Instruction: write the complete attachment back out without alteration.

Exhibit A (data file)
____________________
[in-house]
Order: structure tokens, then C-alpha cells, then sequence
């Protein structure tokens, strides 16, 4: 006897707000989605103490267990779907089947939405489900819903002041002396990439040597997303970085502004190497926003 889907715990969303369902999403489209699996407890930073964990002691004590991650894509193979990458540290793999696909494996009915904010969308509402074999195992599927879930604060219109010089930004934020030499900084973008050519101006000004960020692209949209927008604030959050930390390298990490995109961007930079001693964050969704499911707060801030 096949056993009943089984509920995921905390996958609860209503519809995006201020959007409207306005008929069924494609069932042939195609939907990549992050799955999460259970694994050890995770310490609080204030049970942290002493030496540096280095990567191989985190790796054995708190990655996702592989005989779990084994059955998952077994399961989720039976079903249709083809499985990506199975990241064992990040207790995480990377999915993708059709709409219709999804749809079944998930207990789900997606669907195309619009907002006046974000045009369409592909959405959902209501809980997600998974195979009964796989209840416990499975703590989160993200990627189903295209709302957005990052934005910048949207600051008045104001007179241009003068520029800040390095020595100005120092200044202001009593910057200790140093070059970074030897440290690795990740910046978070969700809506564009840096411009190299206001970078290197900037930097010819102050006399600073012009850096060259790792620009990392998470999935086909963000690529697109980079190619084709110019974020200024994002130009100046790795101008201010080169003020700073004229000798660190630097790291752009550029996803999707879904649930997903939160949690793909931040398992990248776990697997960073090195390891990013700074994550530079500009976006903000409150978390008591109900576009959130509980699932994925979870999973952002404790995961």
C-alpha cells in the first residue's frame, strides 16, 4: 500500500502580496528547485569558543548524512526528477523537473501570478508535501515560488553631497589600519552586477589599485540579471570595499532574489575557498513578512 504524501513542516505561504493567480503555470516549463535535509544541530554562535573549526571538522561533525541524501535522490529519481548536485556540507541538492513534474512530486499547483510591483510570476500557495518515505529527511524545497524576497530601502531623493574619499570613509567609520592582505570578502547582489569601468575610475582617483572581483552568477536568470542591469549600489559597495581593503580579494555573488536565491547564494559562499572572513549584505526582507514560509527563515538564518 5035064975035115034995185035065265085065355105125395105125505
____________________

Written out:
[in-house]
Order: structure tokens, then C-alpha cells, then sequence
């Protein structure tokens, strides 16, 4: 006897707000989605103490267990779907089947939405489900819903002041002396990439040597997303970085502004190497926003 889907715990969303369902999403489209699996407890930073964990002691004590991650894509193979990458540290793999696909494996009915904010969308509402074999195992599927879930604060219109010089930004934020030499900084973008050519101006000004960020692209949209927008604030959050930390390298990490995109961007930079001693964050969704499911707060801030 096949056993009943089984509920995921905390996958609860209503519809995006201020959007409207306005008929069924494609069932042939195609939907990549992050799955999460259970694994050890995770310490609080204030049970942290002493030496540096280095990567191989985190790796054995708190990655996702592989005989779990084994059955998952077994399961989720039976079903249709083809499985990506199975990241064992990040207790995480990377999915993708059709709409219709999804749809079944998930207990789900997606669907195309619009907002006046974000045009369409592909959405959902209501809980997600998974195979009964796989209840416990499975703590989160993200990627189903295209709302957005990052934005910048949207600051008045104001007179241009003068520029800040390095020595100005120092200044202001009593910057200790140093070059970074030897440290690795990740910046978070969700809506564009840096411009190299206001970078290197900037930097010819102050006399600073012009850096060259790792620009990392998470999935086909963000690529697109980079190619084709110019974020200024994002130009100046790795101008201010080169003020700073004229000798660190630097790291752009550029996803999707879904649930997903939160949690793909931040398992990248776990697997960073090195390891990013700074994550530079500009976006903000409150978390008591109900576009959130509980699932994925979870999973952002404790995961």
C-alpha cells in the first residue's frame, strides 16, 4: 500500500502580496528547485569558543548524512526528477523537473501570478508535501515560488553631497589600519552586477589599485540579471570595499532574489575557498513578512 504524501513542516505561504493567480503555470516549463535535509544541530554562535573549526571538522561533525541524501535522490529519481548536485556540507541538492513534474512530486499547483510591483510570476500557495518515505529527511524545497524576497530601502531623493574619499570613509567609520592582505570578502547582489569601468575610475582617483572581483552568477536568470542591469549600489559597495581593503580579494555573488536565491547564494559562499572572513549584505526582507514560509527563515538564518 5035064975035115034995185035065265085065355105125395105125505